Effectiveness of surgery for lumbar spinal stenosis: A systematic review and meta-analysis

Gustavo C. Machado, Paulo H. Ferreira, Ian A. Harris, Marina B. Pinheiro, Bart W. Koes, Maurits Van Tulder, Magdalena Rzewuska, Chris G. Maher, Manuela L. Ferreira

Research output: Contribution to journalArticlepeer-review

49 Citations (Scopus)

Abstract

Background: The management of spinal stenosis by surgery has increased rapidly in the past two decades, however, there is still controversy regarding the efficacy of surgery for this condition. Our aim was to investigate the efficacy and comparative effectiveness of surgery in the management of patients with lumbar spinal stenosis. Methods: Electronic searches were performed on MEDLINE, EMBASE, AMED, CINAHL, Web of Science, LILACS and Cochrane Library from inception to November 2014. Hand searches were conducted on included articles and relevant reviews. We included randomised controlled trials evaluating surgery compared to no treatment, placebo/sham, or to another surgical technique in patients with lumbar spinal stenosis. Primary outcome measures were pain, disability, recovery and quality of life. The PEDro scale was used for risk of bias assessment. Data were pooled with a random-effects model, and the GRADE approach was used to summarise conclusions. Results: Nineteen published reports (17 trials) were included. No trials were identified comparing surgery to no treatment or placebo/sham. Pooling revealed that decompression plus fusion is not superior to decompression alone for pain (mean difference -3.7, 95% confidence interval -15.6 to 8.1), disability (mean difference 9.8, 95% confidence interval -9.4 to 28.9), or walking ability (risk ratio 0.9, 95% confidence interval 0.4 to 1.9). Interspinous process spacer devices are slightly more effective than decompression plus fusion for disability (mean difference 5.7, 95% confidence interval 1.3 to 10.0), but they resulted in significantly higher reoperation rates when compared to decompression alone (28% v 7%, P < 0.001). There are no differences in the effectiveness between other surgical techniques for our main outcomes. Conclusions: The relative efficacy of various surgical options for treatment of spinal stenosis remains uncertain. Decompression plus fusion is not more effective than decompression alone. Interspinous process spacer devices result in higher reoperation rates than bony decompression.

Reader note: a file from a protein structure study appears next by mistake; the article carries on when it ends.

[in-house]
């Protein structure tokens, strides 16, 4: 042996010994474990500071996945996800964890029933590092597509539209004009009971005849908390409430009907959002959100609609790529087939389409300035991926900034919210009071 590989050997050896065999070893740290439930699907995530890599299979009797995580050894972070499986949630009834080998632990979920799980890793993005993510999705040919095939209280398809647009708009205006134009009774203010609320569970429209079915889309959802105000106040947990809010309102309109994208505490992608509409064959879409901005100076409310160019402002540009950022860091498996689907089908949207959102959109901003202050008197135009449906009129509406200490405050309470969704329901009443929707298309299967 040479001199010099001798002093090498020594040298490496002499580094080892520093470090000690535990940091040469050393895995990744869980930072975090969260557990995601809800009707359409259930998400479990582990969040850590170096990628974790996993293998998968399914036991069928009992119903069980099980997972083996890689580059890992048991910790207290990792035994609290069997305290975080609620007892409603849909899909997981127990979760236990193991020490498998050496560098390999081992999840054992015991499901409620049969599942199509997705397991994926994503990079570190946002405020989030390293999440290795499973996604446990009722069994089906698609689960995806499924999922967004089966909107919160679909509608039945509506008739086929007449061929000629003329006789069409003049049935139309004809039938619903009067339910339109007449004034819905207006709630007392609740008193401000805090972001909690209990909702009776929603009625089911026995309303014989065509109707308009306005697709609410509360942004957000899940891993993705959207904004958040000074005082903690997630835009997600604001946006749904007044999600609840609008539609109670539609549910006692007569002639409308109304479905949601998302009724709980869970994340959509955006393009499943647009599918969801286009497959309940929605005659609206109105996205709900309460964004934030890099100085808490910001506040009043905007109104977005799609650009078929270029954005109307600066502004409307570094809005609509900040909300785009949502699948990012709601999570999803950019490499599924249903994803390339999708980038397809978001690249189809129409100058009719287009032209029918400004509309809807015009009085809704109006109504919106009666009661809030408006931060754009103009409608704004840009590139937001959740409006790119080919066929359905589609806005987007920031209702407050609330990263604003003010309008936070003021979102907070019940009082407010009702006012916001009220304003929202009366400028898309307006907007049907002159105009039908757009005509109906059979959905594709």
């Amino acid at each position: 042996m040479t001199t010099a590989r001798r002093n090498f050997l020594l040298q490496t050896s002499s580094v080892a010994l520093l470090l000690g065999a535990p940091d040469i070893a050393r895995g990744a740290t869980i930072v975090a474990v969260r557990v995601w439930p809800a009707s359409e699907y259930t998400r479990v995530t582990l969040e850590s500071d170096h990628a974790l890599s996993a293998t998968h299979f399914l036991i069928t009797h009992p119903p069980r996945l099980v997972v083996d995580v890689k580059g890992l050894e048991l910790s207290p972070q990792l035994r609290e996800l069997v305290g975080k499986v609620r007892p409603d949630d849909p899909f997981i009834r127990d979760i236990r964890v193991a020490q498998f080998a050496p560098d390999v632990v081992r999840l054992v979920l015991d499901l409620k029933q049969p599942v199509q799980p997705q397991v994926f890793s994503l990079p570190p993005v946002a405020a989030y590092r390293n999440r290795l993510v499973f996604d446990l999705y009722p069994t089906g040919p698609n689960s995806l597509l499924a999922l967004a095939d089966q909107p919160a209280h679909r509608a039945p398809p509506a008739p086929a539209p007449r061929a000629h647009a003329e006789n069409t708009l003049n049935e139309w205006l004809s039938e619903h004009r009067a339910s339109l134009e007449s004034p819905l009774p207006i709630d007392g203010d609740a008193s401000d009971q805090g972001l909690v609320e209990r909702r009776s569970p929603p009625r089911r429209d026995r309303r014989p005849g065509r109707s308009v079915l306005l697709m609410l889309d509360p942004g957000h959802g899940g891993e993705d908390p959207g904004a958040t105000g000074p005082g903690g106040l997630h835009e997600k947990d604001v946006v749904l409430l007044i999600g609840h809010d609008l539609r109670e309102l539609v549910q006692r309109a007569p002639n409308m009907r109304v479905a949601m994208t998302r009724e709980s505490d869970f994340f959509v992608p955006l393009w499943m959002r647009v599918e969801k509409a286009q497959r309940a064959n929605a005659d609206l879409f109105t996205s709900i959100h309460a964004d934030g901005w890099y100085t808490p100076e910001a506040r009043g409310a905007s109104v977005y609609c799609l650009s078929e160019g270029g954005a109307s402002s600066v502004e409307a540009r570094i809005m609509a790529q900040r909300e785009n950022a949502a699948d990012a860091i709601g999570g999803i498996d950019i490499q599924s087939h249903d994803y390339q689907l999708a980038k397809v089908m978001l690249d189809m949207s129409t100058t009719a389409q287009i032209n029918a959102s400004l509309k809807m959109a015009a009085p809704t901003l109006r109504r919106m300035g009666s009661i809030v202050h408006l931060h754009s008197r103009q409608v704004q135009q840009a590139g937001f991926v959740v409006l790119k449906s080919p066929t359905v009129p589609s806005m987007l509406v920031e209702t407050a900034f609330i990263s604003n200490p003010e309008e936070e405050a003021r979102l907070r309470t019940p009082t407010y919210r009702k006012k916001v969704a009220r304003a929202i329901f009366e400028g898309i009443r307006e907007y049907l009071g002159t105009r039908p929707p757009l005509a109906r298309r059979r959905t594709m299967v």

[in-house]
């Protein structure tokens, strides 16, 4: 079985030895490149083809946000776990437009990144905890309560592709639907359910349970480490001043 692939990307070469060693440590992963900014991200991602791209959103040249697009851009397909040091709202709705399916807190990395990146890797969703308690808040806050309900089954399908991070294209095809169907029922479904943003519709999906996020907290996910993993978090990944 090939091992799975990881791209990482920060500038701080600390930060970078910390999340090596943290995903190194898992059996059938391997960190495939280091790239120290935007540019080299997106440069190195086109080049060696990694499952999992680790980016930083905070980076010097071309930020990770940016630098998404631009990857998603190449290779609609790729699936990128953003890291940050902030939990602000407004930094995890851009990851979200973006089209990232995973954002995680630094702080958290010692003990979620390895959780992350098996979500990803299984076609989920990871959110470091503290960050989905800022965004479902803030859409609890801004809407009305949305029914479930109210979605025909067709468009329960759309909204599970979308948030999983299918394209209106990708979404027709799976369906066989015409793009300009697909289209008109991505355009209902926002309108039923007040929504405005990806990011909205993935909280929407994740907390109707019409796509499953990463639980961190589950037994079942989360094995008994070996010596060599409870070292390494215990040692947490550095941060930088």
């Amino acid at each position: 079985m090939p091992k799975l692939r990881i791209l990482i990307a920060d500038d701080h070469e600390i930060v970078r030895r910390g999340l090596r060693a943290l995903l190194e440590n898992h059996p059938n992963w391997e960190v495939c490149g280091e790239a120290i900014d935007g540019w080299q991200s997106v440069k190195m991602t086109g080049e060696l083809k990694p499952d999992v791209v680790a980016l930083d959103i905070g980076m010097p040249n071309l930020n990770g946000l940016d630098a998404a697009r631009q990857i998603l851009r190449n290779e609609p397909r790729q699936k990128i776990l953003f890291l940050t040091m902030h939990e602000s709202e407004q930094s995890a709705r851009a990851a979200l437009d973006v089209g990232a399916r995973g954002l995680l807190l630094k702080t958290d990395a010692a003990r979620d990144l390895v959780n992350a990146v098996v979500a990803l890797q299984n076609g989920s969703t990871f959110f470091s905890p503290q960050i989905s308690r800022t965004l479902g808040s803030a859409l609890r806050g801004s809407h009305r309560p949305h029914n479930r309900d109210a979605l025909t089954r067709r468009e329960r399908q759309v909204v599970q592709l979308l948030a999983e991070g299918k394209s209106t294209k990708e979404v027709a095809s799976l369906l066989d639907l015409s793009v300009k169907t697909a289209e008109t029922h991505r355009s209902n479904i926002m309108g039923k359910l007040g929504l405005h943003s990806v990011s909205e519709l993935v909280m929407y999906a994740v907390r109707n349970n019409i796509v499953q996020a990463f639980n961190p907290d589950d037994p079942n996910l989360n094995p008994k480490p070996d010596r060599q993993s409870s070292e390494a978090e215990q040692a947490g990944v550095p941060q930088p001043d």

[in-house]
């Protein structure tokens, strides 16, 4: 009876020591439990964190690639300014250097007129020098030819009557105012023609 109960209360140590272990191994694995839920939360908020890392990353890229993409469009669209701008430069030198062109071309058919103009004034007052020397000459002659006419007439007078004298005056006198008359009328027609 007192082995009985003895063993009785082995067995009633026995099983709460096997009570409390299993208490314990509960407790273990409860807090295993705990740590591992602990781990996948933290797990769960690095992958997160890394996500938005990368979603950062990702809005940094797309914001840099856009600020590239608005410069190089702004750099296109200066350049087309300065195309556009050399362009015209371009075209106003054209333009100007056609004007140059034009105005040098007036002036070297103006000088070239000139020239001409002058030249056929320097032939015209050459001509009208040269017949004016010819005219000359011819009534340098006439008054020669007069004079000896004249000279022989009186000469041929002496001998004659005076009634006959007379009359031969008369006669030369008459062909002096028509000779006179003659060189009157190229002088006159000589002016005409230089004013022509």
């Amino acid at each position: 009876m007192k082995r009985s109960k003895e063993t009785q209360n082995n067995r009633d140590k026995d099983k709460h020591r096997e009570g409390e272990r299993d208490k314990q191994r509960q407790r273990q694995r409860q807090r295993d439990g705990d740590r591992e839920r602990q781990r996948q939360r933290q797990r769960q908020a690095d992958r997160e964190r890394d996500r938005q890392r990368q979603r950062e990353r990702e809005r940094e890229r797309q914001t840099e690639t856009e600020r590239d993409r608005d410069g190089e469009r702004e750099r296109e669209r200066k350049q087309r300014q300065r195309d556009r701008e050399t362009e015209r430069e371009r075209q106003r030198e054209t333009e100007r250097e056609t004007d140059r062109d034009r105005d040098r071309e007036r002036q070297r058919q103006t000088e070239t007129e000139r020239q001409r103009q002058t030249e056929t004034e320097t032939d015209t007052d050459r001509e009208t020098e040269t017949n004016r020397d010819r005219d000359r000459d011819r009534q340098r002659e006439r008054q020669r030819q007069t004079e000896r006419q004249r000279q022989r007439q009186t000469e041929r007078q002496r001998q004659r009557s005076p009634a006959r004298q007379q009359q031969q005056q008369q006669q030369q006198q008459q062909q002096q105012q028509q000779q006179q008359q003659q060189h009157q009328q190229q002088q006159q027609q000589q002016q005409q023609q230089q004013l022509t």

Original languageEnglish
Article numbere0122800
Pages (from-to)1-18
Number of pages18
JournalPLoS ONE
Volume10
Issue number3
DOIs
Publication statusPublished - 30 Mar 2015
Externally publishedYes

Bibliographical note

Copyright the Author(s) 2015. Version archived for private and non-commercial use with the permission of the author/s and according to publisher conditions. For further rights please contact the publisher.

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